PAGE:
2. This is in line with Mankiewicz giving a lower eschelon cast member in
The Barefoot Contessa the film's plum line: "What she hasn't got, ..." In All About Eve Phoebe is the last female face on screen, lending the final image an unusually sinister quality.
Dear Glenn: "A third covers 'The Real Eve', the uncredited magazine article about actress Elisabeth Bergner that was the basis for Mankiewicz's screenplay."
Okay, the genuine rage that Mankiewicz felt to the end of his days toward the author of the source material of Eve notwithstanding, it wasn't an article, it was a short story. And, while Fox and Mankiewicz didn't have to credit it (after paying the then princely sum of $5,000 for film rights), there's no reason why Savant shouldn't do so. It's The Wisdom of Eve by Mary Orr.
I haven't seen the short docu, but I presume it covers the relevant details about how Fox apparently failed to nail down the dramatic rights to the story, which was later the crux of Mankiewicz's extreme annoyance. Orr later adapted a play from her story, and eventually licensed her rights to a talented team of theatrical artists (including Betty Comden and Adolph Green) who crafted the hit 1970 musical Applause -- based mostly not on the Fox/Mankiewicz picture, but on the author's original story. The show ran on Broadway for two years, and Orr's royalties were considerable. Mankiewicz was not happy about this. It's worth noting that Applause does lack the key element of Addison DeWitt, a character created by Mankiewicz for the film and not present in the short story.
I was pleased to see Eve in 35mm last year at NY's Ziegfeld. Always a privilege to spend time with these folk. Best, Always. -- B.
Glenn: Re your review of the Blu-ray release of All About Eve: I've always found it interesting that Fox should have released -- in the same year, 1950 -- two films about roughly the same topic, with protagonists in analogous situations: Eve and Henry King's The Gunfighter.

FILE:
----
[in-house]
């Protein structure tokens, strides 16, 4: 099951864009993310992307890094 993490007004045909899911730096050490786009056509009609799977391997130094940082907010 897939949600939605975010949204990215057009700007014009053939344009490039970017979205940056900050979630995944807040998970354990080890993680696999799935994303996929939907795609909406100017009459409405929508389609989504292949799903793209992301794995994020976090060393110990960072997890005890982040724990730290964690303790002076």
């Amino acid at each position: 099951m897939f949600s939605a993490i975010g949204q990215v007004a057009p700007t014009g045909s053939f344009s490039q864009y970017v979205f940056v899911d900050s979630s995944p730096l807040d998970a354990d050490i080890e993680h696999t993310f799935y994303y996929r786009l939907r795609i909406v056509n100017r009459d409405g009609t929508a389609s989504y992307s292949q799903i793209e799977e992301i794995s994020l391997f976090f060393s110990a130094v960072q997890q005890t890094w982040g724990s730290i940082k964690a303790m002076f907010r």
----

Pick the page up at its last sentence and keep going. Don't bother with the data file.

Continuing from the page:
For me it's easy to see Margo Channing in the same position as Jimmy Ringo: the top-dog whom every young punk wants to knock off so that she (or he) can then be the top-dog, the price for which (as Ringo tells Skip Homier's young "gunny") is forever having to look over your back for the upstart who's now determined to knock you off.
The heart of Eve's message is that the climb to success and fame is an endless process; everyone who reaches the top is then a target and fair game, and that time, tide and the public's fickleness (a topic Mankiewicz also dealt with in his filming of Julius Caesar) eventually catch up with everyone. Mankiewicz, not known for his visual flourishes, underlines this in Eve's last several shots: Phoebe reflected in multiple mirrors, suggesting that its an unbroken chain stretching into infinity (something Orson Welles also did, of course, in Citizen Kane). Success and fame, then, is the result of a Faustian bargain, which can also be seen as the undoing of Sunset Blvd's Norma Desmond.
How comforting, then, that most people get to live those anonymous "lives of quiet desperation" described by Thoreau.
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T'was Ever Thus.